Wheat comes out top in profitability stakes for 2016

Cropping choices can be tricky in any season, but when cereal and rapeseed prices are on the floor it makes the decision even more difficult.

Experts argue that with the neonicotinoid seed dressing ban for oilseed rape and resistant blackgrass to consider, the final decision will not all be about gross margin when choosing combinable crops.

Charlie Whitmarsh, inputs director at distributor Frontier, suggests that many growers are looking so closely at the economics that they may overlook the need for long-term rotation planning.

“It is very easy to focus on the short-term economics and miss out on long-term sustainable rotations to deal with the challenges around grassweeds,” he says.

See also: Wheat takes the lead as most profitable combinable crop

Graham Redman, partner at the Andersons Centre and author of the John Nix Pocketbook, agrees that the first issues should be rotation and weed control, especially blackgrass.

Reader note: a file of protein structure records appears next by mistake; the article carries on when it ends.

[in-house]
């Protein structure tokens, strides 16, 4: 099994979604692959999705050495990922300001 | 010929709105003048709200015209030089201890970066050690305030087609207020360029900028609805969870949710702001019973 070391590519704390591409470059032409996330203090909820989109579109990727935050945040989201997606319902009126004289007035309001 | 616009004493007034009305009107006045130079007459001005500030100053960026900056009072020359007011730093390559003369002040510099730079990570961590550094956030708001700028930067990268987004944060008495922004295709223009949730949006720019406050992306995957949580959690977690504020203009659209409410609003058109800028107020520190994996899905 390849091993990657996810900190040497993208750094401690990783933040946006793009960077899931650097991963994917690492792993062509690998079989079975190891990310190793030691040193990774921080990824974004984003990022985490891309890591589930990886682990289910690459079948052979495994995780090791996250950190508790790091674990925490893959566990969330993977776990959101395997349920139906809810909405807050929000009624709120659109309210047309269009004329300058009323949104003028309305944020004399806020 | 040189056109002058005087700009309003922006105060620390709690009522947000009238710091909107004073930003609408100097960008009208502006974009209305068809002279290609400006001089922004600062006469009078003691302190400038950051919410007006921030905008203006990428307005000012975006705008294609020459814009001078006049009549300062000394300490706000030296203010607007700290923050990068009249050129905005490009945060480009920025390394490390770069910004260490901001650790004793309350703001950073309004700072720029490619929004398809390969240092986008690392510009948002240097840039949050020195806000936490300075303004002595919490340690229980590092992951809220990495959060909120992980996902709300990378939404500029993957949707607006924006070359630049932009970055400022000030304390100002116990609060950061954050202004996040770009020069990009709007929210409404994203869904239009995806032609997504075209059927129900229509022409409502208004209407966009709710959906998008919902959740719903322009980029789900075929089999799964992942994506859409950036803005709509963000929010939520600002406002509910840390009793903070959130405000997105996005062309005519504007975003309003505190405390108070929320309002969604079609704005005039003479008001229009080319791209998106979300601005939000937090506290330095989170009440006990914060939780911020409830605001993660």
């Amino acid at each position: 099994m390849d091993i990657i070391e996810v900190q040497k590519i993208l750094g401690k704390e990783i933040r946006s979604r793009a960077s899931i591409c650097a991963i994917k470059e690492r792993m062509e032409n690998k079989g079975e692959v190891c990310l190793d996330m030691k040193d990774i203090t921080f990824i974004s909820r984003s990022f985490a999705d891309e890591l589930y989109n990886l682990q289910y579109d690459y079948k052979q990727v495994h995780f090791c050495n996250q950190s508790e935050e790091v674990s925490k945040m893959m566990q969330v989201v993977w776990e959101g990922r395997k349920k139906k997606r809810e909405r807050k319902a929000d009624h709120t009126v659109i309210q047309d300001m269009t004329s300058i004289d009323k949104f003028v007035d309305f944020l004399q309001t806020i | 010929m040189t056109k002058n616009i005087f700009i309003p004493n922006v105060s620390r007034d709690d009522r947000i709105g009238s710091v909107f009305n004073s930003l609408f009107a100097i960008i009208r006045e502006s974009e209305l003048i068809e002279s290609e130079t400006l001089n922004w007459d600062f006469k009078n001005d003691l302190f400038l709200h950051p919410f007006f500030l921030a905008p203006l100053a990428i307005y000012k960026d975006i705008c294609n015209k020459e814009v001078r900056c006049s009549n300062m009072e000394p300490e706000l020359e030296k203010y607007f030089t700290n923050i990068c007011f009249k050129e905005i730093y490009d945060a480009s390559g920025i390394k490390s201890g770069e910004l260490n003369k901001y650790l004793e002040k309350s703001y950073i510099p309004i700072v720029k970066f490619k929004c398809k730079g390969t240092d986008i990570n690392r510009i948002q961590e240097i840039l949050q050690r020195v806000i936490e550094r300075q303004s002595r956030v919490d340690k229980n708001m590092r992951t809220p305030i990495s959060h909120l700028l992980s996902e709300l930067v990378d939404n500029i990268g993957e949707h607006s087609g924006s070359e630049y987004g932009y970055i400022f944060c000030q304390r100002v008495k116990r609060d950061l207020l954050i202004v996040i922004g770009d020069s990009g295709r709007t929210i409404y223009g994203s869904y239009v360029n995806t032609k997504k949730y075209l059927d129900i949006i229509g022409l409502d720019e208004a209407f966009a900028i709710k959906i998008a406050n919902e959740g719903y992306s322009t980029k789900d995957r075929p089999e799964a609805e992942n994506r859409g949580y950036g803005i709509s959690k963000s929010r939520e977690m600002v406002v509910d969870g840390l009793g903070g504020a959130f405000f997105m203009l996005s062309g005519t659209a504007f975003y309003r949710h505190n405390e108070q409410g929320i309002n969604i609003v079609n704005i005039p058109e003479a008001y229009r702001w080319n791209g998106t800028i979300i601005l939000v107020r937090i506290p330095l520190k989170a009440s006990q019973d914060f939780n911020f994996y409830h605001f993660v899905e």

“There are issues with the chemical solutions to weed problems so drilling dates and rotation should be looked at seriously. Failing to plan with these issues in mind means you can expect to see a future loss of yield,” he adds.

Winter wheat on top

With only provisional figures available, feed winter wheat is coming out on top of the gross margins table at £658/ha for harvest 2016, shortly followed by milling winter wheat at £638/ha then spring malting barley at £524/ha.

Although there are plenty of feed wheat varieties to choose from, one option could be to go for a high-yielding milling wheat such as Skyfall, says David Watson, partner at Bidwells.